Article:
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What Is Money III: How Money Is Created - Lifestyle Articles - Love Ambassadors Ministries

WHAT IS MONEY III: How Money Is Created

Source: Investopedia.com

The Three Categories of Money In An Economy

Sure money is the $10 bill or one thousand note you lent to your friend the other day and don’t expect back any time soon. You really think so? Let's find out.

But come to think of it, exactly how much money is out there and what forms does it take?

Economists and investors ask this question everyday to see whether there is inflation or deflation. To make money more discernable for measurement purposes they have separated it into three categories:

    M 1: This category of money includes all physical denominations of coins and currency, demand deposits, which are checking accounts and NOW accounts, and travellers checks. This category of money is the narrowest of the three and can be better described as the money used to make payments.
    M 2: With broader criteria, this category adds all the money found in M 1 to all time related deposits, savings deposits, and non-institutionalised money-market funds. This category represents money that can be readily transferred into cash.
    M 3: The broadest class of money, M 3 combines all money found in the M 2 definition and adds to it all large time-related deposits, institutional money-market funds, short-term repurchase agreements, along with other larger liquid assets. By adding these categories together, we arrive at a country’s money supply or total amount of money within an economy.

How Money Is Created

Now that we’ve discovered why and how money, a representation of perceived value, is created in the economy, we need to touch on how the central bank can manipulate the money supply. As already stated, we will not be looking at how an individual can created money (currency notes) but specifically at how the Central Bank in a nation creates and manipulates the money supply in the country.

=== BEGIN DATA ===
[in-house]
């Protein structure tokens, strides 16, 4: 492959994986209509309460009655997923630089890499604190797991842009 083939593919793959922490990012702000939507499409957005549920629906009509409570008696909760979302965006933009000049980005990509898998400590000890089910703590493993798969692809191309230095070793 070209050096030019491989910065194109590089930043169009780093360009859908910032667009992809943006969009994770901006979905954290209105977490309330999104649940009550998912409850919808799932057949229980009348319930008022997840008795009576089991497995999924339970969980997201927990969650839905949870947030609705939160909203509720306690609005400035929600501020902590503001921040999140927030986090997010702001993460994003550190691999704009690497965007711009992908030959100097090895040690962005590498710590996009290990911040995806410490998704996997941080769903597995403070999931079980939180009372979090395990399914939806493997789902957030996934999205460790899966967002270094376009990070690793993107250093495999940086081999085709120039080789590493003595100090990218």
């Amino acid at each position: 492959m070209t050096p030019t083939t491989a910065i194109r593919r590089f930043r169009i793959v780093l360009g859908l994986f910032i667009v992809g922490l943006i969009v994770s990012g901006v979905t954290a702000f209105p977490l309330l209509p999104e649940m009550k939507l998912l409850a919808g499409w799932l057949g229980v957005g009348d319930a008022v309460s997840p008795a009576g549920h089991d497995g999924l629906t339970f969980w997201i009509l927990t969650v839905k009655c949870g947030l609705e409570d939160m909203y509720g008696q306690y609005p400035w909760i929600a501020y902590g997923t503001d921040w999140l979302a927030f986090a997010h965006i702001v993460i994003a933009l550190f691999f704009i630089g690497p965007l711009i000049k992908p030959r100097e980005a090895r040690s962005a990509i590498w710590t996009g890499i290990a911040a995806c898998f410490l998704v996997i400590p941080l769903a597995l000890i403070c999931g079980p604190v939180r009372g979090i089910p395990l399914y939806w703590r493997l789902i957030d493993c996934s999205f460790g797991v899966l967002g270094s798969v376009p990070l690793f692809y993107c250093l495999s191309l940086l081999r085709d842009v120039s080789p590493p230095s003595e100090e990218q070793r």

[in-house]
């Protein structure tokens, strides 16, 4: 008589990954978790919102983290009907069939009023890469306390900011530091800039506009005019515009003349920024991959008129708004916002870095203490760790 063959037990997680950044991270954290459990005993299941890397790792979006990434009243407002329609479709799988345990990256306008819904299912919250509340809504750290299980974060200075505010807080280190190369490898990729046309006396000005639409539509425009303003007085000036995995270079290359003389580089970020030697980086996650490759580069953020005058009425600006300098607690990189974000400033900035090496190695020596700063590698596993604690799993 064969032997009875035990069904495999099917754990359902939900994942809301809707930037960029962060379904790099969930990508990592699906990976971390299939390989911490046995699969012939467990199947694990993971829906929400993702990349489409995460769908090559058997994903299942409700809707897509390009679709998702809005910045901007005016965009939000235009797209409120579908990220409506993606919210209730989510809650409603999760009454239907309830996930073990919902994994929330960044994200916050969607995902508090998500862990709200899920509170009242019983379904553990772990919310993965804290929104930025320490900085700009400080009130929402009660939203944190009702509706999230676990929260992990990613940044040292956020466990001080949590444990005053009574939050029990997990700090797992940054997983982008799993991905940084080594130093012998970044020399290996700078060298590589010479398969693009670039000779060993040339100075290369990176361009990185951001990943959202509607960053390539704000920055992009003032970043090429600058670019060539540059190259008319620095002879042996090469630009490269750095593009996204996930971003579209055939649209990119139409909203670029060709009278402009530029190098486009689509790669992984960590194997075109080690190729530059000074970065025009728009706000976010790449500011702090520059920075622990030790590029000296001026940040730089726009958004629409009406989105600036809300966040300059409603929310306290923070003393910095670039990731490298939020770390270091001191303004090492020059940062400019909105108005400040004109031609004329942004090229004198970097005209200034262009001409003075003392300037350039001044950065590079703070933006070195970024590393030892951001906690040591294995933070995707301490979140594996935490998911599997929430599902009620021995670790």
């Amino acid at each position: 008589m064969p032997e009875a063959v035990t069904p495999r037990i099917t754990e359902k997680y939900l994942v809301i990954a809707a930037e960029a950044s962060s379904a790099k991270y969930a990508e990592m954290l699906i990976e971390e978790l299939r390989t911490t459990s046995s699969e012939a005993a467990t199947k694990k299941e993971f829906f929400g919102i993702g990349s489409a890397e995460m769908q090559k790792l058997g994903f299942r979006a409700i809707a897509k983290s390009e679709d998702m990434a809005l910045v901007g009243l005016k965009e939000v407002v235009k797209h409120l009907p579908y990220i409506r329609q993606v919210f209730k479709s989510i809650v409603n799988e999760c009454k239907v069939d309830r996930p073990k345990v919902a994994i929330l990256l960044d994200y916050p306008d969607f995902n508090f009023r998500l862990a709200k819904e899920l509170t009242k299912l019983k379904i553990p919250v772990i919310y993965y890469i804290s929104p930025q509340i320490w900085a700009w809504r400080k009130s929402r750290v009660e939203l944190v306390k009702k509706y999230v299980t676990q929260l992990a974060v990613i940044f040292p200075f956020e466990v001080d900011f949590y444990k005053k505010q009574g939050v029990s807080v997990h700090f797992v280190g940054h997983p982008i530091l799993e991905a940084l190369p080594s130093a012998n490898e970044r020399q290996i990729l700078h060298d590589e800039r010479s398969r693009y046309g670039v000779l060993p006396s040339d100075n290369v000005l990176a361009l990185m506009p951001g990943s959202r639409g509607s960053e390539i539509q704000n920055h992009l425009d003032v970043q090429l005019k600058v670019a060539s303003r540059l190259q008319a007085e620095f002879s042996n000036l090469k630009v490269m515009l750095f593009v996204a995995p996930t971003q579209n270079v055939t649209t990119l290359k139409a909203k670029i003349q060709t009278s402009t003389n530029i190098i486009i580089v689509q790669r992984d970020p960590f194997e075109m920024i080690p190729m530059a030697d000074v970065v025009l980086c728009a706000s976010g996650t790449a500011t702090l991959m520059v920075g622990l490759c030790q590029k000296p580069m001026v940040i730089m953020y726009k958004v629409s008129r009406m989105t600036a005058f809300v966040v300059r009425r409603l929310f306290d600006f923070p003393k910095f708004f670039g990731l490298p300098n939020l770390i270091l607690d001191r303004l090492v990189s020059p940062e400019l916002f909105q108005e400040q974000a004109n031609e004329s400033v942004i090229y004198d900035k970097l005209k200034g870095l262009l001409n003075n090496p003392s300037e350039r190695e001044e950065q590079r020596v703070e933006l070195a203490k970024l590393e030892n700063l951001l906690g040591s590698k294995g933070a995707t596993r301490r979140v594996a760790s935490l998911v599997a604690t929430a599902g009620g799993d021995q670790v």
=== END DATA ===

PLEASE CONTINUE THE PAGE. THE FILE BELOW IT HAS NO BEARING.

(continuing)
Among other things a central bank has the ability to influence the level of a country’s money supply. Let’s look at a simplified example of how this is done.

If it wants to increase the amount of money in circulation, the central bank can of course simply print it, but as we learned, the physical bills are only a small part of the money supply.

Another way for the central bank to increase the money supply is to buy government fixed-income securities in the market.

When the central bank buys these government securities, it puts money in the hands of the public. How does a central bank pay for this? As strange as sounds, they simple create the money out of thin air and transfer it to those people selling the securities!

To shrink the money supply, the central bank does the opposite and sells government securities. The money with which the buyer pays the central bank is essentially taken out of circulation.

Keep in mind that we are generalising in this example to keep things simple.


Remember as long as people have faith in the currency, a central bank can issue more of it. But if the central bank issues too much money the value will go down, as with anything that has a higher supply the demand.

So even though technically, it can create money “out of thin air”, the central bank cannot simply print money as it wants.

PS: What Are Fixed-Income Securities

A fixed-income security is an instrument that provides a return in the form of fixed periodic payments and the eventual return of principal at maturity.

Unlike a variable-income security where payments change based on some underlying measure such as short-term interest rates, the payments of a fixed income security are known in advance.

An example of a fixed income security would be a 5% fixed rate government bond, where a $1000 investment would result in an annual $50 payment until maturity when the investment would receive the $1000 back.

Generally, these types of assets offer a lower return on investment because they guarantee income.